This photograph was taken from the northern side of the bridge, and is looking south. On March 30, 1972, as truce talks were in progress between the North Vietnamese Government and the US Government, the North Vietnamese launched a major offensive, known in the US as the Easter Offensive and known in North Vietnam as the Nguyen Hue Offensive. The reason for the offensive, was in part, to improve their negotiating position at the Paris Peace Accords which were taking place at that time in France.
The Americans, in order to stop the massing North Vietnamese troops from crossing the Cua Viet River, and having easy access to points south of Dong Ha, had to destroy the bridge. The Americans deployed many explosive charges on the underside of the bridge, with the intent of blowing up the bridge and slowing the North Vietnamese in their drive south. The explosive charges did not ignite, and the bridge remained intact. On Easter morning, 1972, Marine Captain John Ripley (1939-2008) took the initiative to reset the explosive charges in order to destroy this strategic crossing point. He exposed himself to intense enemy fire over an extended time period, as he reset explosive charges in preparation to blow up the bridge. He was successful, and the bridge was destroyed. He received the Navy Cross for his actions. The North Vietnamese troops were thus delayed in their ability to cross the Cua Viet River and travel south.
The site of the destroyed bridge was less than 100 feet north of the current bridge.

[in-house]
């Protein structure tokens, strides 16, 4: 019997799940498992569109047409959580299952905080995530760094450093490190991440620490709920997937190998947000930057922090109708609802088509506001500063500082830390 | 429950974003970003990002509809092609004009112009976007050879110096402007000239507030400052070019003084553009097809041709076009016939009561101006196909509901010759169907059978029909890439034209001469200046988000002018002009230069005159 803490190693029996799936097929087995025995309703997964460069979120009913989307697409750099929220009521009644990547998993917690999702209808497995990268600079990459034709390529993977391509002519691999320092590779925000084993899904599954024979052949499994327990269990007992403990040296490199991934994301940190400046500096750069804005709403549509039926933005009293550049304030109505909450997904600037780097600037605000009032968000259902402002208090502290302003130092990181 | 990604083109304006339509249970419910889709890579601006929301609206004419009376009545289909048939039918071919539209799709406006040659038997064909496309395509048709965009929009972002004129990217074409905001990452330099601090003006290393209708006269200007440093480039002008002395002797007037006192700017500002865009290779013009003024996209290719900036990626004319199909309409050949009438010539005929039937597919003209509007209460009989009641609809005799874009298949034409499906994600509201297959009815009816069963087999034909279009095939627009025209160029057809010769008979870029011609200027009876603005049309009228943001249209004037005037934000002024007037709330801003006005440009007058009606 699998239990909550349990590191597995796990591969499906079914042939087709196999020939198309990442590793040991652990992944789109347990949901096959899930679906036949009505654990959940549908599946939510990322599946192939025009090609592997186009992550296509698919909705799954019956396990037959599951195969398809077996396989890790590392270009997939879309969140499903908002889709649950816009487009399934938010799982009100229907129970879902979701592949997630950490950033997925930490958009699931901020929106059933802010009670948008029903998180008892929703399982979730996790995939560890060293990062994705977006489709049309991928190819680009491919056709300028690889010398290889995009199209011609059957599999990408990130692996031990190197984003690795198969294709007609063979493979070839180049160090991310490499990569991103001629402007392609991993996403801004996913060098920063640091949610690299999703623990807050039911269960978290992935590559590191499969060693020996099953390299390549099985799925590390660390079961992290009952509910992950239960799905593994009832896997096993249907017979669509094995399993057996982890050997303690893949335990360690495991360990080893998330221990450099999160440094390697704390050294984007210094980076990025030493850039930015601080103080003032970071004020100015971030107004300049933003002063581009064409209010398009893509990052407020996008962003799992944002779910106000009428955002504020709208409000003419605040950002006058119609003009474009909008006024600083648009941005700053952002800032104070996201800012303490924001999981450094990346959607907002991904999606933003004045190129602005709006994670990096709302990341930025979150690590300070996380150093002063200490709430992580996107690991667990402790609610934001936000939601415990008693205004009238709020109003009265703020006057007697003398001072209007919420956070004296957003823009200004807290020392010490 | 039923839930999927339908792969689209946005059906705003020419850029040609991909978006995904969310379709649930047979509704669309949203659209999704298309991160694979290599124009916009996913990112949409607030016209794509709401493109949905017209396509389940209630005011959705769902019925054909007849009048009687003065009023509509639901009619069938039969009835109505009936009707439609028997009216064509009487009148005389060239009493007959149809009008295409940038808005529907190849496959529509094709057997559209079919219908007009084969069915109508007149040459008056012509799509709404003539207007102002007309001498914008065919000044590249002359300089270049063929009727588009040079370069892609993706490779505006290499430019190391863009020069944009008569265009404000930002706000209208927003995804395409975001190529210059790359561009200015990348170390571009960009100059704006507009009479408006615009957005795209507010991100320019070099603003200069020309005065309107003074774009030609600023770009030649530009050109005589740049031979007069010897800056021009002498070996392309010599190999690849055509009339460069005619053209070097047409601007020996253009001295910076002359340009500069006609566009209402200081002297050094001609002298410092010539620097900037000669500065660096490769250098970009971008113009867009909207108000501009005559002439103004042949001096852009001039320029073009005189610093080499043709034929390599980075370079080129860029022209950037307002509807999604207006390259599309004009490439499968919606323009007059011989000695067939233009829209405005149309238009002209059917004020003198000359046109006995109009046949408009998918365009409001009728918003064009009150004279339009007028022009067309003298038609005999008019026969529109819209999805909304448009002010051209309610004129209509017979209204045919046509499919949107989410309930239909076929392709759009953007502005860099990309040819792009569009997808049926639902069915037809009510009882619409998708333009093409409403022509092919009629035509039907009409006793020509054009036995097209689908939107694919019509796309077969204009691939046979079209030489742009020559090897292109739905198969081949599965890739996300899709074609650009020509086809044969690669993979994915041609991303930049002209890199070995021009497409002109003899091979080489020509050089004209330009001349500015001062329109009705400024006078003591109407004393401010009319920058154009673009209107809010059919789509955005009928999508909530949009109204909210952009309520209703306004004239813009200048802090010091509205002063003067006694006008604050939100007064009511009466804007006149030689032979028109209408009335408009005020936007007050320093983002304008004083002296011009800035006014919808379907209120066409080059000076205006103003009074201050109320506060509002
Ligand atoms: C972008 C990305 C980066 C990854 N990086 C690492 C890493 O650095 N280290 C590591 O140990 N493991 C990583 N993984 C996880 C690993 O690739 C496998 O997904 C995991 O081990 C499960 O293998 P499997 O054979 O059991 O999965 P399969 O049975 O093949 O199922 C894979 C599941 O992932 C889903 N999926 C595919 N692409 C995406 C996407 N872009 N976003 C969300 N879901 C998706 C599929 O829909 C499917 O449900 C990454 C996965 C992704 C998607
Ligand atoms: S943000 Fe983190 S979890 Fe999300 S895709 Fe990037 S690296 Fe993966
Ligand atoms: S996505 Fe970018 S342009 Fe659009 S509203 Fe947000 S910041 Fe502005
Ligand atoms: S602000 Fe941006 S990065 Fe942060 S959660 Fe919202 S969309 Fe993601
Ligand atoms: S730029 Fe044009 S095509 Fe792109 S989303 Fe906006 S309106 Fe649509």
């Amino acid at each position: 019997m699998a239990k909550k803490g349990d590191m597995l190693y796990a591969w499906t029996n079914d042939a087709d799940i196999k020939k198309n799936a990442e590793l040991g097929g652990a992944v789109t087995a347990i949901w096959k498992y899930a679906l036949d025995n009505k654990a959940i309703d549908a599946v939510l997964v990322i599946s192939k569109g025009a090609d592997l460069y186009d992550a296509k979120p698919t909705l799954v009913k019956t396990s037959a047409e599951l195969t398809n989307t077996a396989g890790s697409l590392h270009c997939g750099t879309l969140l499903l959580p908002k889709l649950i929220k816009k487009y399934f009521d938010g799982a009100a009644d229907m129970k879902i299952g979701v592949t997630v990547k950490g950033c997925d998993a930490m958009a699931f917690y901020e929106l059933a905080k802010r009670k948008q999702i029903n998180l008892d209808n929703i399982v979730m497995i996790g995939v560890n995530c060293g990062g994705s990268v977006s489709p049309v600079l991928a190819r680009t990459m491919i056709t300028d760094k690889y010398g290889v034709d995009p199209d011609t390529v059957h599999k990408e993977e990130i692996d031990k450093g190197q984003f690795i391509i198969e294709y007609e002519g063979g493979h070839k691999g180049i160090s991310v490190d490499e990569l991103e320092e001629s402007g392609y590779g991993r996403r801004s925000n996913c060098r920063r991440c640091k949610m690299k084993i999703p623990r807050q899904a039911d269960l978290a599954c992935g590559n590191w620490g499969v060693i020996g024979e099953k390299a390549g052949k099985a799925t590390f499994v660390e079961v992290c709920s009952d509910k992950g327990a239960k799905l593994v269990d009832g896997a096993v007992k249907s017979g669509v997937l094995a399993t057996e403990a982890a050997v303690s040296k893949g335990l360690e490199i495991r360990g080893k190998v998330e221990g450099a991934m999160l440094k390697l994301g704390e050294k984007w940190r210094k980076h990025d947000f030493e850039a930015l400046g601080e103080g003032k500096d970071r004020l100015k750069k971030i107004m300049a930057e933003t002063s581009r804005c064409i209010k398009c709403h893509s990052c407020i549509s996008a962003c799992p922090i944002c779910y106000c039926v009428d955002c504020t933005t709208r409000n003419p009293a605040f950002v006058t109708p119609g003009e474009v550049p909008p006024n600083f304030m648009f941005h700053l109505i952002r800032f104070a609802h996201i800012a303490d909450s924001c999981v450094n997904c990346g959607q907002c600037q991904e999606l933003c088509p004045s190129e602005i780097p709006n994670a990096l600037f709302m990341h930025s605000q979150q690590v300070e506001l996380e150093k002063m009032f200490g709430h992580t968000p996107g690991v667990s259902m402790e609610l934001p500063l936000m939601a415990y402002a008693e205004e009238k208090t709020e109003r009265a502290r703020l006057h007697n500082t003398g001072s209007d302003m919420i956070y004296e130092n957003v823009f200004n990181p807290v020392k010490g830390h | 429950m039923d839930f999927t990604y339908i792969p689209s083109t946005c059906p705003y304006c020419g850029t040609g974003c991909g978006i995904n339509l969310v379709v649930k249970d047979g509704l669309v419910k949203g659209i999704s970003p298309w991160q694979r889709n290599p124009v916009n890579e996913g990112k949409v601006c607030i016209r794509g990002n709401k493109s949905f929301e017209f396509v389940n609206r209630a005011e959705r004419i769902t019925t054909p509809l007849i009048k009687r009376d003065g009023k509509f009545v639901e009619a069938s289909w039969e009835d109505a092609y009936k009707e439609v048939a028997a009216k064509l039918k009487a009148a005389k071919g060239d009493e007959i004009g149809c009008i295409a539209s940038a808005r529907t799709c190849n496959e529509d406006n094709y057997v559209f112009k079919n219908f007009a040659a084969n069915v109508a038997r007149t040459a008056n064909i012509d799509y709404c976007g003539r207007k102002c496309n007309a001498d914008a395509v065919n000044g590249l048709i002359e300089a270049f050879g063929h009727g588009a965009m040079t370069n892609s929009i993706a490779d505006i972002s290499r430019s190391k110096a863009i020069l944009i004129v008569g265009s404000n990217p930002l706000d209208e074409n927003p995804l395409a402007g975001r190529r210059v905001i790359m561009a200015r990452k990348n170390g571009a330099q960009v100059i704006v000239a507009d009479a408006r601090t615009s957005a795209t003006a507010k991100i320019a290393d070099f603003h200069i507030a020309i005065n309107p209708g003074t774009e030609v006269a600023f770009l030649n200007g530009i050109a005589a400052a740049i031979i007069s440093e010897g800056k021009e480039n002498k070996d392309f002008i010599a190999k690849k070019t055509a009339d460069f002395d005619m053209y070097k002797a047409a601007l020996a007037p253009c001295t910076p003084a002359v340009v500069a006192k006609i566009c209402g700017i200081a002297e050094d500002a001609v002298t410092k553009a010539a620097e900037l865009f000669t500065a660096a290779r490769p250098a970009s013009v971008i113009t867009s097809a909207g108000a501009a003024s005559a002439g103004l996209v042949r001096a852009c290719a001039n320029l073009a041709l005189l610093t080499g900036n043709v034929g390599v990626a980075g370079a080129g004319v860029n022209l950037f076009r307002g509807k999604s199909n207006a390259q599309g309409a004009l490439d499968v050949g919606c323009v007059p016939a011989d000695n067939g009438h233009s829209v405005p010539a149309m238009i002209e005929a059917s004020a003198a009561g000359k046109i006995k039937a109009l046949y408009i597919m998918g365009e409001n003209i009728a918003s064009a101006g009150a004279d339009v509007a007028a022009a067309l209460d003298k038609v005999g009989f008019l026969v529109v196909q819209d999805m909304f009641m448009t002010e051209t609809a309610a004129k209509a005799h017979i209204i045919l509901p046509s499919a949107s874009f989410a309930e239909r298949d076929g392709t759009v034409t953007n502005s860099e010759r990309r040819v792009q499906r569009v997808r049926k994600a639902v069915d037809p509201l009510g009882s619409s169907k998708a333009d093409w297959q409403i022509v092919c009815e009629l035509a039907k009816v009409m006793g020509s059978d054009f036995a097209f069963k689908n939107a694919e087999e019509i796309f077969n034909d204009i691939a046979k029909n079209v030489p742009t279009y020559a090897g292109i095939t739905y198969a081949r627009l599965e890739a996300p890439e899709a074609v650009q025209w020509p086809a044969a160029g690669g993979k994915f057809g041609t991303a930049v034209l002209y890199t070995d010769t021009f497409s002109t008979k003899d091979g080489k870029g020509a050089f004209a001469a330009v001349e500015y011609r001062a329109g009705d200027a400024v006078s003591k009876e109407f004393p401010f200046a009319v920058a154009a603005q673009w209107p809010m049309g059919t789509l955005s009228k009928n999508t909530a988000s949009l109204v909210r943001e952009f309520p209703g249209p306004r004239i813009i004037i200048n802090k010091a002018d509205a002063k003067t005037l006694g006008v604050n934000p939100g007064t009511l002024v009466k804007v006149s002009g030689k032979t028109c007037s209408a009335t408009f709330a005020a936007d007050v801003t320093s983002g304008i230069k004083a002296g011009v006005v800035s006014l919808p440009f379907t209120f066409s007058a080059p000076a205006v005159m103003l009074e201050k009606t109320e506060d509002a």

You can see concrete blocks on the southern bank of the river. The concrete blocks were part of an abutment supporting the destroyed bridge.

Here is another photo which better illustrates the location of the southern bridge abutment.

This is a view of the destroyed bridge abutment located on the northern bank of the river.

We are leaving Dong Ha and are traveling north, to the former DMZ.

We are now at the 17th parallel, the center of the DMZ, and on the Hien Luong Bridge. The bridge which was built by the French in 1950, spans the Ben Hai River. Two workmen are painting the steel girders. A newer bridge, as seen on the left, is used for vehicular traffic. The Hien Luong Bridge is a relic of the war and is no longer used for vehicular traffic.

This is a memorial portal to Ho Chi Minh, and it is located on the north side of the Hien Luong Bridge.

The Hien Luong flag tower located on the northern bank of the Ben Hai River.

The base of the flag tower.

We are leaving the area of the former DMZ and continue traveling north, into what was North Vietnam.

We are now traveling to the site of the Vinh Moc tunnels.

We are now at the location of the Vin Moc Tunnels. The Americans believed, and rightly so, that the farmers in and around the village of Vinh Moc were supplying food and armaments to the North Vietnamese garrison located on Con Co Island off the coast of Vietnam in the South China Sea. (See the map at the top of this photo gallery to locate Con Co Island.) The troops on Con Co Island were firing at the American bombers who were flying above the area on their way to bomb North Vietnam.

The Americans hoped that by bombing the Vinh Moc area, the people would leave the area and stop supplying food and munitions to the island garrison. The Americans were mistaken. Rather than leaving the area, the people built deep tunnels within which to live. Thus the people of Vinh Moc continued to supply the garrison on Con Co Island.

This photograph shows some of the American ordnance that was dropped in the area and failed to explode.

I believe these are North Vietnamese battle flags from the Vietnam War.

A tunnel entry.

Inside the tunnel.

This lovely mother and her son were at the Vinh Moc tunnel complex.


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Neil Mishalov neil@mishalov.com

Copyright © Neil Mishalov; posted 29 April 2013